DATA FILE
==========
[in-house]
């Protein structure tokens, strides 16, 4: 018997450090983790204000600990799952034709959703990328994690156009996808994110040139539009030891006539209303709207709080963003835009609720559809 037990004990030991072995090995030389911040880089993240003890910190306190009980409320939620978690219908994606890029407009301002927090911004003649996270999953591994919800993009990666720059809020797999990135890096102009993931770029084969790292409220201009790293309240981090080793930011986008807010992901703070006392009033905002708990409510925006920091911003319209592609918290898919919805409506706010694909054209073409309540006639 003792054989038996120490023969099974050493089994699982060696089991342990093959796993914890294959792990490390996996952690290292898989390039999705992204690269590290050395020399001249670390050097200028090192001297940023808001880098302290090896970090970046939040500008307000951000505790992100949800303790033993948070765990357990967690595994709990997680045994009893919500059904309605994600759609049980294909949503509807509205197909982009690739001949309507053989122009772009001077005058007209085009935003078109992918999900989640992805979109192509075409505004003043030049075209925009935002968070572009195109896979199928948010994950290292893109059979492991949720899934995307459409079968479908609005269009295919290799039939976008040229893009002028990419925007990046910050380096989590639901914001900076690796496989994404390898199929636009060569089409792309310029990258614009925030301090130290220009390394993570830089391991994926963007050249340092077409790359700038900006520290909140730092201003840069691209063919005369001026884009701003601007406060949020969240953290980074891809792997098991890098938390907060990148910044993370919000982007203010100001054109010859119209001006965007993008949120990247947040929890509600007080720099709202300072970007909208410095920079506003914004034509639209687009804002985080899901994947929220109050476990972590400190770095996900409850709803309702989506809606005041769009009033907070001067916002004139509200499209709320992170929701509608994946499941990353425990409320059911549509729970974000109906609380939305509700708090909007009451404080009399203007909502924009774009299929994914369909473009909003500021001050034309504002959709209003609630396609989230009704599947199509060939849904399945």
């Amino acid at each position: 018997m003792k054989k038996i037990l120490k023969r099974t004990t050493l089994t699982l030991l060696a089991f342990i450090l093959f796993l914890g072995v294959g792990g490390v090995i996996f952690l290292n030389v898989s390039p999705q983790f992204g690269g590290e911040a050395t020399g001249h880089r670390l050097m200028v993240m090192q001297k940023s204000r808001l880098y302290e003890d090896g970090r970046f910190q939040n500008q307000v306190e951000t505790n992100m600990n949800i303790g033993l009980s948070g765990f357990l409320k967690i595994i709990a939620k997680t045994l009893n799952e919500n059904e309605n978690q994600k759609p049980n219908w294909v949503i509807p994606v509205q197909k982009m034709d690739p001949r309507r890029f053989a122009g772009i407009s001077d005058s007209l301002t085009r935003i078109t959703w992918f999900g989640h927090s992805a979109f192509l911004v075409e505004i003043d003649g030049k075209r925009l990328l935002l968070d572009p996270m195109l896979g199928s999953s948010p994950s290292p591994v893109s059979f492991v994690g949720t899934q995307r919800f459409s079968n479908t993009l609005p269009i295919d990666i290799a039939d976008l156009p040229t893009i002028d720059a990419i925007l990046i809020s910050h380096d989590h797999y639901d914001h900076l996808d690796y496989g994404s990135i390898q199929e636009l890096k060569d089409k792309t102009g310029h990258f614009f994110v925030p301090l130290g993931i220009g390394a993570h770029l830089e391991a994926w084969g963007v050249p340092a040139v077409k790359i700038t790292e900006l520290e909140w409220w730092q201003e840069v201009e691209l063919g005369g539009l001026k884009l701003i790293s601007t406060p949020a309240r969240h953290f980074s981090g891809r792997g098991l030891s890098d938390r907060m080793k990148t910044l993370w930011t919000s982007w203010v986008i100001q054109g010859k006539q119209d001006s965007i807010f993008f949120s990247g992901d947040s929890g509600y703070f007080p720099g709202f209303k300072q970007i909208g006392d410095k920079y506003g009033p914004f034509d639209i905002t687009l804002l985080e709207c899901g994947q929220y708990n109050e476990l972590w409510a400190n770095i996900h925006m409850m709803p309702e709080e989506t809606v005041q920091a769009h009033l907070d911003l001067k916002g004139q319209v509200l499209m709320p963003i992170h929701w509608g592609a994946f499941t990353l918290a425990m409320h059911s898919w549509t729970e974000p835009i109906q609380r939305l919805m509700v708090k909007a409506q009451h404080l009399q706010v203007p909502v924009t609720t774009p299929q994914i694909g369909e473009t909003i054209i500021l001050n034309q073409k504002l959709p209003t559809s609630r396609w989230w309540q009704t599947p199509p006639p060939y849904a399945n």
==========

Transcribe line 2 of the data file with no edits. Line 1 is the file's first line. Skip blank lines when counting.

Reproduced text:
């Protein structure tokens, strides 16, 4: 018997450090983790204000600990799952034709959703990328994690156009996808994110040139539009030891006539209303709207709080963003835009609720559809 037990004990030991072995090995030389911040880089993240003890910190306190009980409320939620978690219908994606890029407009301002927090911004003649996270999953591994919800993009990666720059809020797999990135890096102009993931770029084969790292409220201009790293309240981090080793930011986008807010992901703070006392009033905002708990409510925006920091911003319209592609918290898919919805409506706010694909054209073409309540006639 003792054989038996120490023969099974050493089994699982060696089991342990093959796993914890294959792990490390996996952690290292898989390039999705992204690269590290050395020399001249670390050097200028090192001297940023808001880098302290090896970090970046939040500008307000951000505790992100949800303790033993948070765990357990967690595994709990997680045994009893919500059904309605994600759609049980294909949503509807509205197909982009690739001949309507053989122009772009001077005058007209085009935003078109992918999900989640992805979109192509075409505004003043030049075209925009935002968070572009195109896979199928948010994950290292893109059979492991949720899934995307459409079968479908609005269009295919290799039939976008040229893009002028990419925007990046910050380096989590639901914001900076690796496989994404390898199929636009060569089409792309310029990258614009925030301090130290220009390394993570830089391991994926963007050249340092077409790359700038900006520290909140730092201003840069691209063919005369001026884009701003601007406060949020969240953290980074891809792997098991890098938390907060990148910044993370919000982007203010100001054109010859119209001006965007993008949120990247947040929890509600007080720099709202300072970007909208410095920079506003914004034509639209687009804002985080899901994947929220109050476990972590400190770095996900409850709803309702989506809606005041769009009033907070001067916002004139509200499209709320992170929701509608994946499941990353425990409320059911549509729970974000109906609380939305509700708090909007009451404080009399203007909502924009774009299929994914369909473009909003500021001050034309504002959709209003609630396609989230009704599947199509060939849904399945």